Saturday, June 23, 2018 is International Women in Engineering Day. This is a day to create awareness of Women in Engineering on a global level. The goal is to educate the world on the amazing career opportunities available to girls in this growing industry.
As of 2017 women only made up 24% of the engineering workforce. Computer science and engineering fields have the highest return on investment compared to any other fields, which is why this area of employment is beginning to play an important role in the future of women and our world.
To close the male-female gap in engineering, STEM education needs to begin at an early age. This will allow girls to explore careers in the STEM field.
With the extra emphasis on science, technology, engineering and math (STEM), women are beginning to work in careers that were solely male-led. The stereotype that links masculinity to technology is slowly being diminished. A pink-hard-hat transformation exercise is playing a large part in this movement. The stereotypical hard hat, that is seen on many construction sites, has been replaced with one made in bright pink – fighting a stereotype with a stereotype. This movement has proven incredibly effective at inspiring girls and is a coveted item that has been worn by many supporters.
Morrison Tech has had a female instructor leading their construction department for twenty-one years. Jan Drosopoulos teaches the newest editions of AutoCAD, MicroStation, Microsoft Office, and Revit available. Her work experience at Altronics in document control, as well as a manager of product design and development aided her in becoming proficient in her field of expertise. Along with teaching, Jan is now utilized as a consultant by area companies; training and educating employees in Inventor and Mechanical CAD. Ms. Drosopoulos is an excellent educator, as well as an outstanding example of what the female element can enhance in a male dominated career option.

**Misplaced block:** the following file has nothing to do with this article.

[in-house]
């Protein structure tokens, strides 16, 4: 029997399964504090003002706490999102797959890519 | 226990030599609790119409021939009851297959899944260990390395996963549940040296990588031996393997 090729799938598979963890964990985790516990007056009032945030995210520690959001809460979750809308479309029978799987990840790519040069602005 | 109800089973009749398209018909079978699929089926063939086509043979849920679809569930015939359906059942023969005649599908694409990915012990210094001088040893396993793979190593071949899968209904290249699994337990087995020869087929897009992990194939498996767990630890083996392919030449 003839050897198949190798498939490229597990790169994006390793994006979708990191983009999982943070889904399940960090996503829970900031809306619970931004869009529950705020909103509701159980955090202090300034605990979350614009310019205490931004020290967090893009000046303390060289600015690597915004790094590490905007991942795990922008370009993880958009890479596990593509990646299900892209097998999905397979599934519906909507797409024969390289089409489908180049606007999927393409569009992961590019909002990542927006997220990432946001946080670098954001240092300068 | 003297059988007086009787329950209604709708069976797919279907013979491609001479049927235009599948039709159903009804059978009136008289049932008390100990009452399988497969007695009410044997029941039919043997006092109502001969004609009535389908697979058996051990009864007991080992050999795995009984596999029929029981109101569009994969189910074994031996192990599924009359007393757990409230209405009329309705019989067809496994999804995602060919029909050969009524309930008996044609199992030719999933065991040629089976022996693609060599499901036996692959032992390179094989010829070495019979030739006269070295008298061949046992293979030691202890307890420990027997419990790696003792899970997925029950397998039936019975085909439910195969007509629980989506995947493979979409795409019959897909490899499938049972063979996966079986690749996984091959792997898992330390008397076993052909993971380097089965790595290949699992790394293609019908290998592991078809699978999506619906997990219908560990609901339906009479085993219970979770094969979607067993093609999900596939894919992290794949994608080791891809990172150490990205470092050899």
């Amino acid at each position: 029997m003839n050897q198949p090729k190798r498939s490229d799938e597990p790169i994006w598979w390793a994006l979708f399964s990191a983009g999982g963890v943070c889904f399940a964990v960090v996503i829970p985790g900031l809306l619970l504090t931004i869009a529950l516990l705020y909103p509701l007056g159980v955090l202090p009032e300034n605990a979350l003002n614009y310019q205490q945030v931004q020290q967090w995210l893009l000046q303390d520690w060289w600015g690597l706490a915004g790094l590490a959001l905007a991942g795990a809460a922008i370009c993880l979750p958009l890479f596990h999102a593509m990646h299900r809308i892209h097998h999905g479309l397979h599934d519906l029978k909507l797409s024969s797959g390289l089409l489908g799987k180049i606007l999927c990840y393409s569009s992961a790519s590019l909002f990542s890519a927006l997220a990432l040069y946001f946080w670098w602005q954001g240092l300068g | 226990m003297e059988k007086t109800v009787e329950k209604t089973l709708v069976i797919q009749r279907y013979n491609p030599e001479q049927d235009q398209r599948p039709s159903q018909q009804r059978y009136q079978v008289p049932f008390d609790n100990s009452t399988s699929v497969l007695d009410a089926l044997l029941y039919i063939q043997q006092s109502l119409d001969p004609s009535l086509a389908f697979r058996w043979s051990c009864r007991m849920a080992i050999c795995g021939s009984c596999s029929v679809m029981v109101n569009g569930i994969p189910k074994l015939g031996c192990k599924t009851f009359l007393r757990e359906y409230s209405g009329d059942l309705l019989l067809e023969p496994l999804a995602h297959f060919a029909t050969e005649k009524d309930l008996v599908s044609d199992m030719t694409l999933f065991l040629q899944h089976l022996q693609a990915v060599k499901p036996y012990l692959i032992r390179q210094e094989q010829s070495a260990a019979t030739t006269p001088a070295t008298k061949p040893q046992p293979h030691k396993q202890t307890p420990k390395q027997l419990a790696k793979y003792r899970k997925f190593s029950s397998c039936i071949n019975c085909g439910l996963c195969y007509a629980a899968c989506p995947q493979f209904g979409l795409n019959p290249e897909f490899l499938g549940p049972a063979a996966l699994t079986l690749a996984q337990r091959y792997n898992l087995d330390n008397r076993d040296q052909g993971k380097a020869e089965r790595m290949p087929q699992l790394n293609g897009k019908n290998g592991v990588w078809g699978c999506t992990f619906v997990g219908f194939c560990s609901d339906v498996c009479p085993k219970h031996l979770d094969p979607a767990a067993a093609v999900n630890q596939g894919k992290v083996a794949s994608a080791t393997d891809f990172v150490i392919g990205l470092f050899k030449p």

Over the years the female population of Morrison Tech has varied in size. This year females make up 5% of the student population. Two current young women who are enrolled at the college are Wendy Nunez and Cassandra Kolb. Wendy, who hails from Chicago, Illinois, chose Morrison Tech as her college in which to pursue a degree in Construction Engineering Technology because it is hands-on (which is how she learns best) and that it is a career that is constantly evolving. This evolution can make it a challenge to stay up to date but Ms. D (as she is called) works to stay current with this ever changing industry. The Construction Engineering Technology field involves a lot of drawing/drafting, CAD, math and science, which Wendy refers to as her specialties.
Cassandra chose the college because of its proximity to home, Rock Falls Illinois. She chose to attend Morrison Tech with the goal of earning her Construction Engineering Technology degree in the spring of 2019. She is following in her grandfather’s footsteps. Cassandra will also take many CAD, CivilCAD, Revit and Microstation courses with Ms. Drosopoulos.
Recent Morrison Tech graduates are making changes in the industry now. Just a few of our more recent female alumni; Molly Harrison-Willett Hofman and Associates, Jan Alcantara-Mi-T-M, Morgan Haick-Seiberling/A. Haskell Company and Miranda Temple-Sandia National Lab are currently making headway in a typically male dominated industry.
As we embark on the Fourth Industrial Revolution, STEM skills will be as vital as reading and writing. More importantly, so will skills such as empathy, teamwork and good communication, often considered skills that are more “feminine”. With these competencies in mind, more female engineers are desperately needed to help have a place to revolutionize engineering.